The official doctrine of the Catholic Church on salvation (kaligtasan) sees God’s saving action through Christ in the post-Vatican documents as holistic and as a “means to an end.” This means that God saves people both in the material and spiritual sense, even in the miraculous sense, as the Church believes in the existence of miracles. For the Church, salvation is not only saving the “soul” but also saving the body of the person. Salvation is saving the entire person, both his/her body and soul. The Post-Vatican II theology of the Catholic Church therefore sees salvation as both material and spiritual.

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With Vatican II’s friendly stance towards the modern world, the material aspect of saving or promoting human development is even more emphasized in the doctrine. People need to be saved by God from death, poverty, hunger, and all forms of material insecurity and injustices in society as part of His saving plan. However, the official doctrine also emphasizes that whatever material, tangible or miraculous act felt by the believer from God’s saving power, is only a sign or a preliminary step  in the person’s spiritual journey to God.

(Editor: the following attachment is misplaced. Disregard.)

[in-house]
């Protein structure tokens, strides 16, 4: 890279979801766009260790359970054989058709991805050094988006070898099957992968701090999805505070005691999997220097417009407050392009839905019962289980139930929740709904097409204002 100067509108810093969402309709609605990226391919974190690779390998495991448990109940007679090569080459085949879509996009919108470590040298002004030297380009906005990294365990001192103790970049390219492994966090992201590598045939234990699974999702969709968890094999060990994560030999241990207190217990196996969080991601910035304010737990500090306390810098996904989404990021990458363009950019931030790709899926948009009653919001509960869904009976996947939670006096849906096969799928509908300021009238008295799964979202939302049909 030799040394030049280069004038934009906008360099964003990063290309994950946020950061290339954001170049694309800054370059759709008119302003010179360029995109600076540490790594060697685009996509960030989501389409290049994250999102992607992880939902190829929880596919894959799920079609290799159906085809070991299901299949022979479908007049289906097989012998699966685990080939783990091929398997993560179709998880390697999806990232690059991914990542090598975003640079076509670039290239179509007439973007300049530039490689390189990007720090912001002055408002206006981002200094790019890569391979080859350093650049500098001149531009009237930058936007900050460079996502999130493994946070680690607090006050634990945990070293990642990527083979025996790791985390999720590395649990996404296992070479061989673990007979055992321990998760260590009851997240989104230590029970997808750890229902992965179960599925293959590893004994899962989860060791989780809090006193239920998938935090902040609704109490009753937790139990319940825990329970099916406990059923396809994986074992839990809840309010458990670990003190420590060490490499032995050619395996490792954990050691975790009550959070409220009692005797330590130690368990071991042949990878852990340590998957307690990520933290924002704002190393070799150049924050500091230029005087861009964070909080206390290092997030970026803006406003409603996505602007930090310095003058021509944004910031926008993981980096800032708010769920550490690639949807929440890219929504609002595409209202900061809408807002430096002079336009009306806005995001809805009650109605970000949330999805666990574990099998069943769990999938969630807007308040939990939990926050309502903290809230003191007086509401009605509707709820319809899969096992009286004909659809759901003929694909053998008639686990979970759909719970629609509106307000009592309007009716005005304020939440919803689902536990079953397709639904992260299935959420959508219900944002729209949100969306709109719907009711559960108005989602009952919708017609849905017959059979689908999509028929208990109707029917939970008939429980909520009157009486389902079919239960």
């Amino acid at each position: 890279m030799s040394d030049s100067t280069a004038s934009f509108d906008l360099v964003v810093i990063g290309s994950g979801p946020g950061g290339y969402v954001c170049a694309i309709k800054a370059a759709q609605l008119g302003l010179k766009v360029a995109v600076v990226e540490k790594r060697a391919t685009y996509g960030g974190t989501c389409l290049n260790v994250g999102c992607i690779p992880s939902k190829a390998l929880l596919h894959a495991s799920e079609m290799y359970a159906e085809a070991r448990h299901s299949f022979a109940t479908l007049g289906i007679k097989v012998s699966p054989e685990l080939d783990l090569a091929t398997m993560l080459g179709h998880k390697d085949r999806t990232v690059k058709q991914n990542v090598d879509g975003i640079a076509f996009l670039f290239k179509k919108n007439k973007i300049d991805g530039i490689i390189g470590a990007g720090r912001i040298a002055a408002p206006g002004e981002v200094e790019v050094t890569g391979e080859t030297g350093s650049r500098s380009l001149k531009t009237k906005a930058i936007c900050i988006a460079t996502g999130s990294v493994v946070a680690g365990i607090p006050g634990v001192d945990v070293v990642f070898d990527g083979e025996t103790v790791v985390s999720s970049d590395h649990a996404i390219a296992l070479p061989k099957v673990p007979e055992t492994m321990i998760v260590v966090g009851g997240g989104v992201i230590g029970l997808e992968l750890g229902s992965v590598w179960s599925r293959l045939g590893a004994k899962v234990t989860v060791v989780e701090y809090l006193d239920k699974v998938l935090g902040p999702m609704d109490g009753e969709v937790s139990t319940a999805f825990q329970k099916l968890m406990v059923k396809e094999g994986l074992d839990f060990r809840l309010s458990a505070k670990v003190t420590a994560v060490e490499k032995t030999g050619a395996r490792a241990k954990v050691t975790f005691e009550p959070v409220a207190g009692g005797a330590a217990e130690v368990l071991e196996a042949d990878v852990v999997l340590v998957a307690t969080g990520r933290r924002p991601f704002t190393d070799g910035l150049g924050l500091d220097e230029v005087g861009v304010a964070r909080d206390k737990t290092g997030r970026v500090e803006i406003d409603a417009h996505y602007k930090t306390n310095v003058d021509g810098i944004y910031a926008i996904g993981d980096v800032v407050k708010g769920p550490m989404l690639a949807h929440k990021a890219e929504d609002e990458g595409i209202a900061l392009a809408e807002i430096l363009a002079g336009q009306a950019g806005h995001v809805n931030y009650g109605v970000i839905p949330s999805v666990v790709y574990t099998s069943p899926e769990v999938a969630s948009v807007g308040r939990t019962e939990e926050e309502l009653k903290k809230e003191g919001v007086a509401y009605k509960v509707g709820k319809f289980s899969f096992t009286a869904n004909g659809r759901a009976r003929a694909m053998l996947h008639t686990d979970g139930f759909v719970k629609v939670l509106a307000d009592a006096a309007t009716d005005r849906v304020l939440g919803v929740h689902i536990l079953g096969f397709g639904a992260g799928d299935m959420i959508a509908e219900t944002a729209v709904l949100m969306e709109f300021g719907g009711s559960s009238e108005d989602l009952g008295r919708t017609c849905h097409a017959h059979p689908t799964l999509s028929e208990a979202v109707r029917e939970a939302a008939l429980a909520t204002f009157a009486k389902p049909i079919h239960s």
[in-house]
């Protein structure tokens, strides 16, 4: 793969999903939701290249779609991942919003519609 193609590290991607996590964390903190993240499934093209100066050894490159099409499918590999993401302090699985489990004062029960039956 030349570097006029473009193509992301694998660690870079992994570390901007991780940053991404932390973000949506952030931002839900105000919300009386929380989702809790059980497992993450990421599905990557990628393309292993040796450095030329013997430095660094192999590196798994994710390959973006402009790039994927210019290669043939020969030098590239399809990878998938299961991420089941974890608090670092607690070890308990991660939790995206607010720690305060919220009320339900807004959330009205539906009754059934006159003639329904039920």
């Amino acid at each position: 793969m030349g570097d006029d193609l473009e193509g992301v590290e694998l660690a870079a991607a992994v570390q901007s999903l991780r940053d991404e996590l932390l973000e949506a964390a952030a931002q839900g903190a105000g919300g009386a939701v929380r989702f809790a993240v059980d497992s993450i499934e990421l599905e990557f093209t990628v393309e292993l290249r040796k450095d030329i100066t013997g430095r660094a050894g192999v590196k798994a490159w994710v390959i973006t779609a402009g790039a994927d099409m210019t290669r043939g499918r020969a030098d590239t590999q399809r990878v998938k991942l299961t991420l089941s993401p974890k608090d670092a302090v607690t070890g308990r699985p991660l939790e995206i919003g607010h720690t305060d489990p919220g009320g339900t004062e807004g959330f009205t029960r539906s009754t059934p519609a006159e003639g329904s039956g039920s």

In other words, God’s saving act is not an end in itself, i.e., just for a display of divine power or magic to impress believers of God’s power, but as a means to an end, the beginning of the long journey towards holiness with Christ.

God’s Saving Power as Material and Miraculous

My informants’ view of the material aspect of salvation is within the Church’s official teaching. This is confirmed by my informants’ religious narratives. For them, the concept of saving, although an act of God, is not abstract but something tangible and material in nature.  Given the great risk to life and property posed by disasters, God’s saving power rescued them from physical harm and total loss of property caused by Typhoon Ondoy, For instance, Aling Sonia, 28 years old, a mother of six also claimed that God saved them physically from harm: